A reading above 50 on the PMI indicates growth.
The services Purchasing Managers' Index dropped slightly more-than-expected to 53.4 from 53.8 in May.
IHS Markit said companies anticipating output growth over the next 12 months had mentioned favourable laws on regulation, a robust economic environment and positive sales forecasts as reasons to be cheerful.
In related news, Director William E. Ford sold 1,400,000 shares of the company's stock in a transaction that occurred on Thursday, April 20th. And while the PMI overestimated growth in the first three months of the year, it excludes the retail sector - which performed poorly in the first quarter but looks likely to have recorded a stronger performance in the second.
The powerhouse industry, which accounts for around 78% of the United Kingdom economy, struggled for momentum as the inflows of new business sunk to a nine-month low.
Costs for builders have also increased substantially, Markit said, with the collapse in the Brexit-hit pound resulting in sharp price hikes for imported construction materials.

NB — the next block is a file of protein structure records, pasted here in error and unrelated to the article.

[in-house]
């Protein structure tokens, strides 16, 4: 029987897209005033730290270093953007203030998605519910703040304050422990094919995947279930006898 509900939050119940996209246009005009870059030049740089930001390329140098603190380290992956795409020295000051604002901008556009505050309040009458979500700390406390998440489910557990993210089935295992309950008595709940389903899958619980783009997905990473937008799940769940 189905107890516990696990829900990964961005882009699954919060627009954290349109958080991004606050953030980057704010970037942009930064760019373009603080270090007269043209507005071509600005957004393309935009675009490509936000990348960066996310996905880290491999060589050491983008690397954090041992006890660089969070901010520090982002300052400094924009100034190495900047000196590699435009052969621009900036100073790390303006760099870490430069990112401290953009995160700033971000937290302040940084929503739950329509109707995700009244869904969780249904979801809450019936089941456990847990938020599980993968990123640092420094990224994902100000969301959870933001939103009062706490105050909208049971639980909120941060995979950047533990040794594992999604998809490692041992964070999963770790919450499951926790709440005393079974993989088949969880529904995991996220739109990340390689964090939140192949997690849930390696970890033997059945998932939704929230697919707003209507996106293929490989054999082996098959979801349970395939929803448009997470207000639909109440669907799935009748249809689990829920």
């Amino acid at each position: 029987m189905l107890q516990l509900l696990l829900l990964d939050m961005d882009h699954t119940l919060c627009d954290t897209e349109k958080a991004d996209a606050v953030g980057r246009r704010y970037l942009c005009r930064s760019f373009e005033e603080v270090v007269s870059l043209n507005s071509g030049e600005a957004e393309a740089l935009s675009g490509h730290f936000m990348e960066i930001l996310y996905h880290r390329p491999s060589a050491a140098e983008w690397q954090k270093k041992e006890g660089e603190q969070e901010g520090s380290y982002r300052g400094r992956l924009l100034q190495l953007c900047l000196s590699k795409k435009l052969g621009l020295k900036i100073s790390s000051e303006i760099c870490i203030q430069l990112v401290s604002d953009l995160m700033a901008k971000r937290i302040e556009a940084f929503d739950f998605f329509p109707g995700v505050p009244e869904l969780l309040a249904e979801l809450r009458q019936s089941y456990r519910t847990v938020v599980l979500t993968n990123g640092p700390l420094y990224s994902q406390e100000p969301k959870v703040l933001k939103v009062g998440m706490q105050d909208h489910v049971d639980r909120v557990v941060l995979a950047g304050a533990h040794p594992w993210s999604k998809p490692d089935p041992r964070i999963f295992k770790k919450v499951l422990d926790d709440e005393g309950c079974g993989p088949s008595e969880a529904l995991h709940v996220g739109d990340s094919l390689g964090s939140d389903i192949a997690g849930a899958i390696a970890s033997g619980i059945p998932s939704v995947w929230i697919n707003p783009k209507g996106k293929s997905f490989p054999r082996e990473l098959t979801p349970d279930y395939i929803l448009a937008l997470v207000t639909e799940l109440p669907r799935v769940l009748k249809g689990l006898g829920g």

Consequently, the latest rise in average prices charged by service providers was the slowest since July 2016.
The heartbeat of the United Kingdom economy slowed down sharply in June, as optimism plunged to a six-year low souring the mood in the industry, a survey released on Wednesday (5 July) by IHS Markit Economics showed.
He said: "A slowing in services sector growth completes a triple-whammy of disappointing PMI survey readings".
Greater workplace activity encouraged some services companies to recruit more staff. Employment across the sector as whole rose modestly, but at a rate that equalled May's near four-year peak. In June, the PMI stood at 51.1, up from 50.5 in May.
But while that signaled expansion, it was the second-weakest level in the past 13 months, the release said, noting that while some of the panelists surveyed said improved sales had boosted activity, others indicated subdued new order growth and difficulties securing loans weighed.
But weaker price rises fuelled domestic and foreign demand and drove the services PMI's sub-index on new business to 53.3 from 51.6 in May. "Optimism weakened at goods producers and service providers alike, hampered by concerns among some firms that the goods & services tax could harm consumer demand, with competitive pressures also seen as a threat to the outlook".